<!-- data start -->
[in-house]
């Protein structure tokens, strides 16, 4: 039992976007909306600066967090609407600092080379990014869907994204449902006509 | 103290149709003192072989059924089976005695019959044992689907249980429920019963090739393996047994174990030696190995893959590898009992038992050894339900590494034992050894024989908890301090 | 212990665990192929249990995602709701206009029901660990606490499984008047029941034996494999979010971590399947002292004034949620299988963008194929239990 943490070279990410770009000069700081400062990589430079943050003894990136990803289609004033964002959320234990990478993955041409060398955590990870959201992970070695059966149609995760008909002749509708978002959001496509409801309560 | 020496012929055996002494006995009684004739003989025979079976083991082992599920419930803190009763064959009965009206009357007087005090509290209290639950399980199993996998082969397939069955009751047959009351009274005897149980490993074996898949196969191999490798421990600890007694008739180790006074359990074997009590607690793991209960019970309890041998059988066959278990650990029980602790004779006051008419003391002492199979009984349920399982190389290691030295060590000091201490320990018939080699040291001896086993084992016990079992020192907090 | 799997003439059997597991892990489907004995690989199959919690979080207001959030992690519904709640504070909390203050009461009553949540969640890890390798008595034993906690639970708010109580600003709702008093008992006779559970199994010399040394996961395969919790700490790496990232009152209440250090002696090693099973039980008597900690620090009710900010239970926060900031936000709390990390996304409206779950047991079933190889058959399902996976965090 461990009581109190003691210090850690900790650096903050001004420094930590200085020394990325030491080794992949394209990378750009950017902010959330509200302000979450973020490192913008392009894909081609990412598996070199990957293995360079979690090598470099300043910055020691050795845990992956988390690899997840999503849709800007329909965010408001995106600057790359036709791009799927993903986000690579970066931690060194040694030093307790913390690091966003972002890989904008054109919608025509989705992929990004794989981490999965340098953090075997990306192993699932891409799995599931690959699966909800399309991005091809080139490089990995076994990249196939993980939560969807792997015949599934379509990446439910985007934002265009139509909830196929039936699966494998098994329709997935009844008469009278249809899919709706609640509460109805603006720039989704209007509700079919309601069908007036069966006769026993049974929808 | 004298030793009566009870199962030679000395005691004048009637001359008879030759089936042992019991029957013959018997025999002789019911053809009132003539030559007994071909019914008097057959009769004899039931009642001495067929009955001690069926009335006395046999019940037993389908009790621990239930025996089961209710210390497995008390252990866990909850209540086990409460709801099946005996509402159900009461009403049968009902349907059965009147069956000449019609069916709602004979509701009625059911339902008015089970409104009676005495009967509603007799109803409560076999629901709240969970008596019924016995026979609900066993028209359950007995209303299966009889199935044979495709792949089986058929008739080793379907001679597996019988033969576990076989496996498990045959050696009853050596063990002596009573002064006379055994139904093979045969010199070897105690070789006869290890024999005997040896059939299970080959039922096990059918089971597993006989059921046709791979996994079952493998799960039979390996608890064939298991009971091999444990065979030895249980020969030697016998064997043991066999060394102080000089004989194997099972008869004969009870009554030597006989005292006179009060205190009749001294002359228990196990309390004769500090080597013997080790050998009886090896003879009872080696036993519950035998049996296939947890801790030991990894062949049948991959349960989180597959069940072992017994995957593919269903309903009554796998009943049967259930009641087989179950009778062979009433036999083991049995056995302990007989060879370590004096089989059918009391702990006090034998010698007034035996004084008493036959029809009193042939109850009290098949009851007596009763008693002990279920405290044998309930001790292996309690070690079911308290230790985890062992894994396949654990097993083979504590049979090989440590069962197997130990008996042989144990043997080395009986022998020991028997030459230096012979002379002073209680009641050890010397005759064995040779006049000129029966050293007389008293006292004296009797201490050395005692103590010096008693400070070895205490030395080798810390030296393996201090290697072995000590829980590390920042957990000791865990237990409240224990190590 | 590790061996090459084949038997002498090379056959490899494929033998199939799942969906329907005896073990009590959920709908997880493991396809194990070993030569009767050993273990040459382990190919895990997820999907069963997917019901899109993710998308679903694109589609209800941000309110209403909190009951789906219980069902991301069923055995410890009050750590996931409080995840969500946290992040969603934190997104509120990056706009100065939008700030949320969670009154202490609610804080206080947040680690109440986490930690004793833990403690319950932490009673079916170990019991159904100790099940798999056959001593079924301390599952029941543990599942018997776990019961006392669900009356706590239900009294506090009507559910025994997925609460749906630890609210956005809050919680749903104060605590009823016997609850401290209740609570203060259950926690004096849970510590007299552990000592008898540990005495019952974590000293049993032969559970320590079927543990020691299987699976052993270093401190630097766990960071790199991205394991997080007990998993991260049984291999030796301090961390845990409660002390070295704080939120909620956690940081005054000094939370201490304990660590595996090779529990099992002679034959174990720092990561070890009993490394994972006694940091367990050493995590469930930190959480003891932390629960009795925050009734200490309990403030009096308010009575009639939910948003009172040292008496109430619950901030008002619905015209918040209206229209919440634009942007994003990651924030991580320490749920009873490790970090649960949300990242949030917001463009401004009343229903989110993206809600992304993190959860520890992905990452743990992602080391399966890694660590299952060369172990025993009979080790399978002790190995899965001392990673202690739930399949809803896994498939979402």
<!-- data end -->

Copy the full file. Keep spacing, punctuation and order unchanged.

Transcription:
[in-house]
């Protein structure tokens, strides 16, 4: 039992976007909306600066967090609407600092080379990014869907994204449902006509 | 103290149709003192072989059924089976005695019959044992689907249980429920019963090739393996047994174990030696190995893959590898009992038992050894339900590494034992050894024989908890301090 | 212990665990192929249990995602709701206009029901660990606490499984008047029941034996494999979010971590399947002292004034949620299988963008194929239990 943490070279990410770009000069700081400062990589430079943050003894990136990803289609004033964002959320234990990478993955041409060398955590990870959201992970070695059966149609995760008909002749509708978002959001496509409801309560 | 020496012929055996002494006995009684004739003989025979079976083991082992599920419930803190009763064959009965009206009357007087005090509290209290639950399980199993996998082969397939069955009751047959009351009274005897149980490993074996898949196969191999490798421990600890007694008739180790006074359990074997009590607690793991209960019970309890041998059988066959278990650990029980602790004779006051008419003391002492199979009984349920399982190389290691030295060590000091201490320990018939080699040291001896086993084992016990079992020192907090 | 799997003439059997597991892990489907004995690989199959919690979080207001959030992690519904709640504070909390203050009461009553949540969640890890390798008595034993906690639970708010109580600003709702008093008992006779559970199994010399040394996961395969919790700490790496990232009152209440250090002696090693099973039980008597900690620090009710900010239970926060900031936000709390990390996304409206779950047991079933190889058959399902996976965090 461990009581109190003691210090850690900790650096903050001004420094930590200085020394990325030491080794992949394209990378750009950017902010959330509200302000979450973020490192913008392009894909081609990412598996070199990957293995360079979690090598470099300043910055020691050795845990992956988390690899997840999503849709800007329909965010408001995106600057790359036709791009799927993903986000690579970066931690060194040694030093307790913390690091966003972002890989904008054109919608025509989705992929990004794989981490999965340098953090075997990306192993699932891409799995599931690959699966909800399309991005091809080139490089990995076994990249196939993980939560969807792997015949599934379509990446439910985007934002265009139509909830196929039936699966494998098994329709997935009844008469009278249809899919709706609640509460109805603006720039989704209007509700079919309601069908007036069966006769026993049974929808 | 004298030793009566009870199962030679000395005691004048009637001359008879030759089936042992019991029957013959018997025999002789019911053809009132003539030559007994071909019914008097057959009769004899039931009642001495067929009955001690069926009335006395046999019940037993389908009790621990239930025996089961209710210390497995008390252990866990909850209540086990409460709801099946005996509402159900009461009403049968009902349907059965009147069956000449019609069916709602004979509701009625059911339902008015089970409104009676005495009967509603007799109803409560076999629901709240969970008596019924016995026979609900066993028209359950007995209303299966009889199935044979495709792949089986058929008739080793379907001679597996019988033969576990076989496996498990045959050696009853050596063990002596009573002064006379055994139904093979045969010199070897105690070789006869290890024999005997040896059939299970080959039922096990059918089971597993006989059921046709791979996994079952493998799960039979390996608890064939298991009971091999444990065979030895249980020969030697016998064997043991066999060394102080000089004989194997099972008869004969009870009554030597006989005292006179009060205190009749001294002359228990196990309390004769500090080597013997080790050998009886090896003879009872080696036993519950035998049996296939947890801790030991990894062949049948991959349960989180597959069940072992017994995957593919269903309903009554796998009943049967259930009641087989179950009778062979009433036999083991049995056995302990007989060879370590004096089989059918009391702990006090034998010698007034035996004084008493036959029809009193042939109850009290098949009851007596009763008693002990279920405290044998309930001790292996309690070690079911308290230790985890062992894994396949654990097993083979504590049979090989440590069962197997130990008996042989144990043997080395009986022998020991028997030459230096012979002379002073209680009641050890010397005759064995040779006049000129029966050293007389008293006292004296009797201490050395005692103590010096008693400070070895205490030395080798810390030296393996201090290697072995000590829980590390920042957990000791865990237990409240224990190590 | 590790061996090459084949038997002498090379056959490899494929033998199939799942969906329907005896073990009590959920709908997880493991396809194990070993030569009767050993273990040459382990190919895990997820999907069963997917019901899109993710998308679903694109589609209800941000309110209403909190009951789906219980069902991301069923055995410890009050750590996931409080995840969500946290992040969603934190997104509120990056706009100065939008700030949320969670009154202490609610804080206080947040680690109440986490930690004793833990403690319950932490009673079916170990019991159904100790099940798999056959001593079924301390599952029941543990599942018997776990019961006392669900009356706590239900009294506090009507559910025994997925609460749906630890609210956005809050919680749903104060605590009823016997609850401290209740609570203060259950926690004096849970510590007299552990000592008898540990005495019952974590000293049993032969559970320590079927543990020691299987699976052993270093401190630097766990960071790199991205394991997080007990998993991260049984291999030796301090961390845990409660002390070295704080939120909620956690940081005054000094939370201490304990660590595996090779529990099992002679034959174990720092990561070890009993490394994972006694940091367990050493995590469930930190959480003891932390629960009795925050009734200490309990403030009096308010009575009639939910948003009172040292008496109430619950901030008002619905015209918040209206229209919440634009942007994003990651924030991580320490749920009873490790970090649960949300990242949030917001463009401004009343229903989110993206809600992304993190959860520890992905990452743990992602080391399966890694660590299952060369172990025993009979080790399978002790190995899965001392990673202690739930399949809803896994498939979402």